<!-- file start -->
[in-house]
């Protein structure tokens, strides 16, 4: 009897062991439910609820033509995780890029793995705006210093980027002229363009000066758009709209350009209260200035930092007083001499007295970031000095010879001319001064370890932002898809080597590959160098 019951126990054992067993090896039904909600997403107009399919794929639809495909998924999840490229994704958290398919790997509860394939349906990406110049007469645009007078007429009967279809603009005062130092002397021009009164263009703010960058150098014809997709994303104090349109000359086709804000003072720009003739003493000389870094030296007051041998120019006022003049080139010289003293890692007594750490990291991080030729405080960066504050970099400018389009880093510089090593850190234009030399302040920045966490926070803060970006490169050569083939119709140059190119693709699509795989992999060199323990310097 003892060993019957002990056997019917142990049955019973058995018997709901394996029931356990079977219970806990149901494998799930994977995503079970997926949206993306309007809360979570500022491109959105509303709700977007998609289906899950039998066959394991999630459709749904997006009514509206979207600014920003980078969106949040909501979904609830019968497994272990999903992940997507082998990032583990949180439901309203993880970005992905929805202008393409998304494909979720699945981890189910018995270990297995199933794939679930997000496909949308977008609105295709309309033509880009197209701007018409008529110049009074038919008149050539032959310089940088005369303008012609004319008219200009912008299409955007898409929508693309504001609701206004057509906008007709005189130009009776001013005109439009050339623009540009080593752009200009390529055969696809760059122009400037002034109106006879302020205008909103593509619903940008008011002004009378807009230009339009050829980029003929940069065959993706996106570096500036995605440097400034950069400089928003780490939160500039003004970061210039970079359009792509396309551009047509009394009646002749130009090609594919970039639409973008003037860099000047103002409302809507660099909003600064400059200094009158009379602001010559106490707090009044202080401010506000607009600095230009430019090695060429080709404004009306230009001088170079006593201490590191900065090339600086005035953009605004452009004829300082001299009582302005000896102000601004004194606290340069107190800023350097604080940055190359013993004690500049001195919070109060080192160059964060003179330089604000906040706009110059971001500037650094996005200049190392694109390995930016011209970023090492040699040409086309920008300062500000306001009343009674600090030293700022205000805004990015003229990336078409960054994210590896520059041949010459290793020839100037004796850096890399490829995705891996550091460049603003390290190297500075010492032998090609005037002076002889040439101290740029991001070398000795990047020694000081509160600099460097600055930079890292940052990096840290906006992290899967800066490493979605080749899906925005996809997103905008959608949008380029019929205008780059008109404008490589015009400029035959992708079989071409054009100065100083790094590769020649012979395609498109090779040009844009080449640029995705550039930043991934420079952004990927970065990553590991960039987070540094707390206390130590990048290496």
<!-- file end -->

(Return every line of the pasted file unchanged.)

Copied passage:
[in-house]
């Protein structure tokens, strides 16, 4: 009897062991439910609820033509995780890029793995705006210093980027002229363009000066758009709209350009209260200035930092007083001499007295970031000095010879001319001064370890932002898809080597590959160098 019951126990054992067993090896039904909600997403107009399919794929639809495909998924999840490229994704958290398919790997509860394939349906990406110049007469645009007078007429009967279809603009005062130092002397021009009164263009703010960058150098014809997709994303104090349109000359086709804000003072720009003739003493000389870094030296007051041998120019006022003049080139010289003293890692007594750490990291991080030729405080960066504050970099400018389009880093510089090593850190234009030399302040920045966490926070803060970006490169050569083939119709140059190119693709699509795989992999060199323990310097 003892060993019957002990056997019917142990049955019973058995018997709901394996029931356990079977219970806990149901494998799930994977995503079970997926949206993306309007809360979570500022491109959105509303709700977007998609289906899950039998066959394991999630459709749904997006009514509206979207600014920003980078969106949040909501979904609830019968497994272990999903992940997507082998990032583990949180439901309203993880970005992905929805202008393409998304494909979720699945981890189910018995270990297995199933794939679930997000496909949308977008609105295709309309033509880009197209701007018409008529110049009074038919008149050539032959310089940088005369303008012609004319008219200009912008299409955007898409929508693309504001609701206004057509906008007709005189130009009776001013005109439009050339623009540009080593752009200009390529055969696809760059122009400037002034109106006879302020205008909103593509619903940008008011002004009378807009230009339009050829980029003929940069065959993706996106570096500036995605440097400034950069400089928003780490939160500039003004970061210039970079359009792509396309551009047509009394009646002749130009090609594919970039639409973008003037860099000047103002409302809507660099909003600064400059200094009158009379602001010559106490707090009044202080401010506000607009600095230009430019090695060429080709404004009306230009001088170079006593201490590191900065090339600086005035953009605004452009004829300082001299009582302005000896102000601004004194606290340069107190800023350097604080940055190359013993004690500049001195919070109060080192160059964060003179330089604000906040706009110059971001500037650094996005200049190392694109390995930016011209970023090492040699040409086309920008300062500000306001009343009674600090030293700022205000805004990015003229990336078409960054994210590896520059041949010459290793020839100037004796850096890399490829995705891996550091460049603003390290190297500075010492032998090609005037002076002889040439101290740029991001070398000795990047020694000081509160600099460097600055930079890292940052990096840290906006992290899967800066490493979605080749899906925005996809997103905008959608949008380029019929205008780059008109404008490589015009400029035959992708079989071409054009100065100083790094590769020649012979395609498109090779040009844009080449640029995705550039930043991934420079952004990927970065990553590991960039987070540094707390206390130590990048290496």